The “new humanism” that David Brooks describes in a July NY Times op-ed piece resonates well with the kind of synthesis between the technical (or “technocratic” in his article) and the relational (social, emotional) that the National Equity Project has been working on with our education partners for many years.
When we raise our kids, we focus on the traits measured by grades and SAT scores. But when it comes to the most important things like character and how to build relationships, we often have nothing to say. Many of our public policies are proposed by experts who are comfortable only with correlations that can be measured, appropriated and quantified, and ignore everything else.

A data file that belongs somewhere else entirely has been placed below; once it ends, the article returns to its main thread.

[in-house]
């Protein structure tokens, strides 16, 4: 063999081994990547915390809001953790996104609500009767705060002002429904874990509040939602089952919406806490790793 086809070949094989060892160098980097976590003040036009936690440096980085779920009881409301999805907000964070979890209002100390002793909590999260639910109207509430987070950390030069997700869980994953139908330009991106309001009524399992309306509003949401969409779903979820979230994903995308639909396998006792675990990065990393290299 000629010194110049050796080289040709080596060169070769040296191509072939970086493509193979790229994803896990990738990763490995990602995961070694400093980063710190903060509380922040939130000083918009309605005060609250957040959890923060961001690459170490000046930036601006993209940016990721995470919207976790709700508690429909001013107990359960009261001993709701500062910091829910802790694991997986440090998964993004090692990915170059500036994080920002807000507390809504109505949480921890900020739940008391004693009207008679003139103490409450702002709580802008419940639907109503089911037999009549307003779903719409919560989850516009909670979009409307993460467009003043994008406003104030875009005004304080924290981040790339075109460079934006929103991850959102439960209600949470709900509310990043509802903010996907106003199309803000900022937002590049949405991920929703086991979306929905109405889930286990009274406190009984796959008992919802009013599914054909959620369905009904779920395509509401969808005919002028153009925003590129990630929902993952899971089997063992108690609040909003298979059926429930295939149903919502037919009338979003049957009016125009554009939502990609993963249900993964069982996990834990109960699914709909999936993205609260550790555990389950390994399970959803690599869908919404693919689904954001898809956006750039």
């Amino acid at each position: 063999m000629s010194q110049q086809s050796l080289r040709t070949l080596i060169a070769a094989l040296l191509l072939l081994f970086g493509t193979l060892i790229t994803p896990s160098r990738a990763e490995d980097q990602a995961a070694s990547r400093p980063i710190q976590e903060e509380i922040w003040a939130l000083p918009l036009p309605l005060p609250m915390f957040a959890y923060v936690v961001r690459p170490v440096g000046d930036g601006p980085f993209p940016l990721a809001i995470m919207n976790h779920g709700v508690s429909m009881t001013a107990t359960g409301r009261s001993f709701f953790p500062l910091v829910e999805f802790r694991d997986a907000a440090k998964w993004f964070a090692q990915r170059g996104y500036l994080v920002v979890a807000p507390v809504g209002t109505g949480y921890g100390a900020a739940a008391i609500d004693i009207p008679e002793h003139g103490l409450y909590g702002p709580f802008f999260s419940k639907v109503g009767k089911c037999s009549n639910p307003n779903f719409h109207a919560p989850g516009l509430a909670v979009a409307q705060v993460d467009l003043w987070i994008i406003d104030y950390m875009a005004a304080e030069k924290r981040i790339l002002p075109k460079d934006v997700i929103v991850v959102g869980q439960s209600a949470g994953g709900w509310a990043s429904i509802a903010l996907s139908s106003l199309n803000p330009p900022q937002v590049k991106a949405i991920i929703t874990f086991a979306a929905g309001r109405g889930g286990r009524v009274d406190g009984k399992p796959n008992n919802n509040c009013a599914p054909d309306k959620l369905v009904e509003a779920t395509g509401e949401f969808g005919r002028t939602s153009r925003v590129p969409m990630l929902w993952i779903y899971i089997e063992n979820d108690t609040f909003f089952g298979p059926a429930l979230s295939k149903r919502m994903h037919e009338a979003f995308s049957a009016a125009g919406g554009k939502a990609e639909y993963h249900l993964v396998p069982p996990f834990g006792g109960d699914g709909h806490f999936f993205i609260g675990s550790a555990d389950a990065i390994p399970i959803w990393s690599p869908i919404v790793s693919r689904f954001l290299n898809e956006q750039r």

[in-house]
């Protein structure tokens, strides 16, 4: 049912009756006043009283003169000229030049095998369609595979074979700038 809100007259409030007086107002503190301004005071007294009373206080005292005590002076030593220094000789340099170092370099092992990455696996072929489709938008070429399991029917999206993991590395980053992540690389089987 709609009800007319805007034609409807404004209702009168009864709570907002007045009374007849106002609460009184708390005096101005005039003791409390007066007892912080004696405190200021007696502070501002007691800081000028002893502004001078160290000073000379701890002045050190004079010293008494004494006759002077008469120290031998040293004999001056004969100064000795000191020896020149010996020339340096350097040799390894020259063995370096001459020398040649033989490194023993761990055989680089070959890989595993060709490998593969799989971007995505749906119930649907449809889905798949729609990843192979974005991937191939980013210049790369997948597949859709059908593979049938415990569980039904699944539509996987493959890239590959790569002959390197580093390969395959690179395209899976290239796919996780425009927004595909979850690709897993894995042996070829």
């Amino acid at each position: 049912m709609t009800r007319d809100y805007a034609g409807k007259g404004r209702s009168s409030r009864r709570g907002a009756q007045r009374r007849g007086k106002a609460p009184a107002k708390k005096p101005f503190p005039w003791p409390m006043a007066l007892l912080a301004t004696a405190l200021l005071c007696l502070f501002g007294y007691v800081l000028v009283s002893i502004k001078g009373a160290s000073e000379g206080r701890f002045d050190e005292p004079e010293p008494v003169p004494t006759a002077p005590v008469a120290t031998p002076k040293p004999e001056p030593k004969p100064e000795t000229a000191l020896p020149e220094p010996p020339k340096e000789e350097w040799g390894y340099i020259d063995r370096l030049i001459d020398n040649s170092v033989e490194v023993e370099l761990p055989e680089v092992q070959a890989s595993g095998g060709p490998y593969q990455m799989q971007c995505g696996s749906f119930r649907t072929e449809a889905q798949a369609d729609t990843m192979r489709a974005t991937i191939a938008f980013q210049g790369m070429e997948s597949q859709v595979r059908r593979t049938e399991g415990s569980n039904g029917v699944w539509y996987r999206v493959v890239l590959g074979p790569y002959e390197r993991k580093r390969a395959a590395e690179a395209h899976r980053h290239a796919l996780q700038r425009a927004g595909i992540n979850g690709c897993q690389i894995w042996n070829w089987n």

Yet while we are trapped within this amputated view of human nature, a richer and deeper view is coming back into view. It is being brought to us by researchers across an array of diverse fields: neuroscience, psychology, sociology, behavioral economics and so on.
This growing, dispersed body of research reminds us of a few key insights. First, the unconscious parts of the mind are most of the mind, where many of the most impressive feats of thinking take place. Second, emotion is not opposed to reason; our emotions assign value to things and are the basis of reason. Finally, we are not individuals who form relationships. We are social animals, deeply interpenetrated with one another, who emerge out of relationships.
Brooks notes that when the relational is concerned, we often have “nothing to say.” What we offer is a shared vocabulary for talking about it (conversation is where work and change happens), and guidance and concrete strategies and tools for putting these kind of insights into practice. And of course, doing that through an “equity lens,” where the facts of social injustice that lead to unequal outcomes are addressed explicitly.